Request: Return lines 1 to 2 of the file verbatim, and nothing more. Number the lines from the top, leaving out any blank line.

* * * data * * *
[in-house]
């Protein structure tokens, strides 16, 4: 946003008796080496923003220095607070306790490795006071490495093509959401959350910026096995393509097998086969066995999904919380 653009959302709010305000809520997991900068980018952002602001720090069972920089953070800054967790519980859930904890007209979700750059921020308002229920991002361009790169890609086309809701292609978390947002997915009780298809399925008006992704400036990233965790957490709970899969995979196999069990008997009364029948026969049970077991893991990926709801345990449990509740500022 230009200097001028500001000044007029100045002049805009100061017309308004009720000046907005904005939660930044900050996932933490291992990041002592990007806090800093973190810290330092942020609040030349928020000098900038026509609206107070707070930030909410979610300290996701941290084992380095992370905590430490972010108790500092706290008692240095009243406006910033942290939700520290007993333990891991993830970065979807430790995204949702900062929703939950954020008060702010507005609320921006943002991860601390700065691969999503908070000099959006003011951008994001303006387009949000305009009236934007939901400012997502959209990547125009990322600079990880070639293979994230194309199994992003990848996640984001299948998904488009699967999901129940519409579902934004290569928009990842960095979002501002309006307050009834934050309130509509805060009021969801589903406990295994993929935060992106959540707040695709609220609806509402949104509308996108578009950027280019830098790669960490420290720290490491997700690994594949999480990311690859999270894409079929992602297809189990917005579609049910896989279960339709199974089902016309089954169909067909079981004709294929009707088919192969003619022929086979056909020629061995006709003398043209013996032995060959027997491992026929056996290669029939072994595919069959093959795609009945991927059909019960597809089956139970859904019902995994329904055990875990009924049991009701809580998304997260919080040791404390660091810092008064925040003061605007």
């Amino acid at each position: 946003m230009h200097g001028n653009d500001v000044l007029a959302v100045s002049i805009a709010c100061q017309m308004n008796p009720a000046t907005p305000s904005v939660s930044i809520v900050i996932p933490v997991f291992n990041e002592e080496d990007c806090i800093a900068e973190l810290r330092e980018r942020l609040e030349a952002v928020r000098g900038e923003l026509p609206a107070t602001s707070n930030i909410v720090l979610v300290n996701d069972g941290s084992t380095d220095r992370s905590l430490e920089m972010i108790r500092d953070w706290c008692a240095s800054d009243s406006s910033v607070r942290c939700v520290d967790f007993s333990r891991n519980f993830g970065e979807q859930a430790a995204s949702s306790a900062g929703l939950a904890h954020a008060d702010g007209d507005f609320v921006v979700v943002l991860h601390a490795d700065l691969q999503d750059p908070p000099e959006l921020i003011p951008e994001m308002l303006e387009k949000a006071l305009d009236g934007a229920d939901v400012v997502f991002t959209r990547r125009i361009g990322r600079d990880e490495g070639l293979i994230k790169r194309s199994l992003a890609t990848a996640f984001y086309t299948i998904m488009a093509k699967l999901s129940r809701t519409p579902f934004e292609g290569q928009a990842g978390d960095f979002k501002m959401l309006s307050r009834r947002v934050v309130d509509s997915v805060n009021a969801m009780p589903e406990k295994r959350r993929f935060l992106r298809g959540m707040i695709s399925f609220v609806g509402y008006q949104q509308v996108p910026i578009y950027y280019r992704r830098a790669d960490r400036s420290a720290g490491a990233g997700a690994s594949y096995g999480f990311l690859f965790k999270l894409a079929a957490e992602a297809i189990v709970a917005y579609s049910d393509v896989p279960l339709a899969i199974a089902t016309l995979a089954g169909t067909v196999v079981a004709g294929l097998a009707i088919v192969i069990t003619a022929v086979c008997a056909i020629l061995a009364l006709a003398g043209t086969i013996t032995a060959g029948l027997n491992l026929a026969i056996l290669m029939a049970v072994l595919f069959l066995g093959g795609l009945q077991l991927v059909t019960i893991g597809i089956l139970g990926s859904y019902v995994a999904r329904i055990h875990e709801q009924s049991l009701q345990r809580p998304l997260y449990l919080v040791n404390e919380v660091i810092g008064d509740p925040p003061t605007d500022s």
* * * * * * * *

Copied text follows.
[in-house]
């Protein structure tokens, strides 16, 4: 946003008796080496923003220095607070306790490795006071490495093509959401959350910026096995393509097998086969066995999904919380 653009959302709010305000809520997991900068980018952002602001720090069972920089953070800054967790519980859930904890007209979700750059921020308002229920991002361009790169890609086309809701292609978390947002997915009780298809399925008006992704400036990233965790957490709970899969995979196999069990008997009364029948026969049970077991893991990926709801345990449990509740500022 230009200097001028500001000044007029100045002049805009100061017309308004009720000046907005904005939660930044900050996932933490291992990041002592990007806090800093973190810290330092942020609040030349928020000098900038026509609206107070707070930030909410979610300290996701941290084992380095992370905590430490972010108790500092706290008692240095009243406006910033942290939700520290007993333990891991993830970065979807430790995204949702900062929703939950954020008060702010507005609320921006943002991860601390700065691969999503908070000099959006003011951008994001303006387009949000305009009236934007939901400012997502959209990547125009990322600079990880070639293979994230194309199994992003990848996640984001299948998904488009699967999901129940519409579902934004290569928009990842960095979002501002309006307050009834934050309130509509805060009021969801589903406990295994993929935060992106959540707040695709609220609806509402949104509308996108578009950027280019830098790669960490420290720290490491997700690994594949999480990311690859999270894409079929992602297809189990917005579609049910896989279960339709199974089902016309089954169909067909079981004709294929009707088919192969003619022929086979056909020629061995006709003398043209013996032995060959027997491992026929056996290669029939072994595919069959093959795609009945991927059909019960597809089956139970859904019902995994329904055990875990009924049991009701809580998304997260919080040791404390660091810092008064925040003061605007």